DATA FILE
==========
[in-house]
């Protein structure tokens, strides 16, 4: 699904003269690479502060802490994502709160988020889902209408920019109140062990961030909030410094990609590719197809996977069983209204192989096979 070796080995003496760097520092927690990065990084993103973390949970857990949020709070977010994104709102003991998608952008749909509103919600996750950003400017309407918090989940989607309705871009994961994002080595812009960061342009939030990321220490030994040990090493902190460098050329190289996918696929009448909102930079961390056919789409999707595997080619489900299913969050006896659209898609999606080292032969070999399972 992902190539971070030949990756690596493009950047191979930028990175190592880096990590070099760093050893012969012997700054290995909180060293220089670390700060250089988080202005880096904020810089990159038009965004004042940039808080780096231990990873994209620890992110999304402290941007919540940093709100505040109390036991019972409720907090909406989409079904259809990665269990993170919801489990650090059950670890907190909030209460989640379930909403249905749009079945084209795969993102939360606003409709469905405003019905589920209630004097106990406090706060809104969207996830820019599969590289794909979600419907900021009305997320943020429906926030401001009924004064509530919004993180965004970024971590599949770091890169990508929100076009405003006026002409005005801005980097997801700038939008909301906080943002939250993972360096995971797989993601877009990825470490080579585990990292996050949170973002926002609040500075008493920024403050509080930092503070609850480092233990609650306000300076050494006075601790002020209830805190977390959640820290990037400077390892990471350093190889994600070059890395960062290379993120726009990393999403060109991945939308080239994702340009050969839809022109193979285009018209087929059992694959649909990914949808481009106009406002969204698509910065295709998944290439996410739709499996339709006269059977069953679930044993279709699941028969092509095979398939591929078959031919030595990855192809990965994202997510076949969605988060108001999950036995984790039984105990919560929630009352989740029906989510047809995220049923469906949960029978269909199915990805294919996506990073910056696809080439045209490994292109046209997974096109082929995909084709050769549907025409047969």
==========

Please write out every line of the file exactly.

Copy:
[in-house]
């Protein structure tokens, strides 16, 4: 699904003269690479502060802490994502709160988020889902209408920019109140062990961030909030410094990609590719197809996977069983209204192989096979 070796080995003496760097520092927690990065990084993103973390949970857990949020709070977010994104709102003991998608952008749909509103919600996750950003400017309407918090989940989607309705871009994961994002080595812009960061342009939030990321220490030994040990090493902190460098050329190289996918696929009448909102930079961390056919789409999707595997080619489900299913969050006896659209898609999606080292032969070999399972 992902190539971070030949990756690596493009950047191979930028990175190592880096990590070099760093050893012969012997700054290995909180060293220089670390700060250089988080202005880096904020810089990159038009965004004042940039808080780096231990990873994209620890992110999304402290941007919540940093709100505040109390036991019972409720907090909406989409079904259809990665269990993170919801489990650090059950670890907190909030209460989640379930909403249905749009079945084209795969993102939360606003409709469905405003019905589920209630004097106990406090706060809104969207996830820019599969590289794909979600419907900021009305997320943020429906926030401001009924004064509530919004993180965004970024971590599949770091890169990508929100076009405003006026002409005005801005980097997801700038939008909301906080943002939250993972360096995971797989993601877009990825470490080579585990990292996050949170973002926002609040500075008493920024403050509080930092503070609850480092233990609650306000300076050494006075601790002020209830805190977390959640820290990037400077390892990471350093190889994600070059890395960062290379993120726009990393999403060109991945939308080239994702340009050969839809022109193979285009018209087929059992694959649909990914949808481009106009406002969204698509910065295709998944290439996410739709499996339709006269059977069953679930044993279709699941028969092509095979398939591929078959031919030595990855192809990965994202997510076949969605988060108001999950036995984790039984105990919560929630009352989740029906989510047809995220049923469906949960029978269909199915990805294919996506990073910056696809080439045209490994292109046209997974096109082929995909084709050769549907025409047969």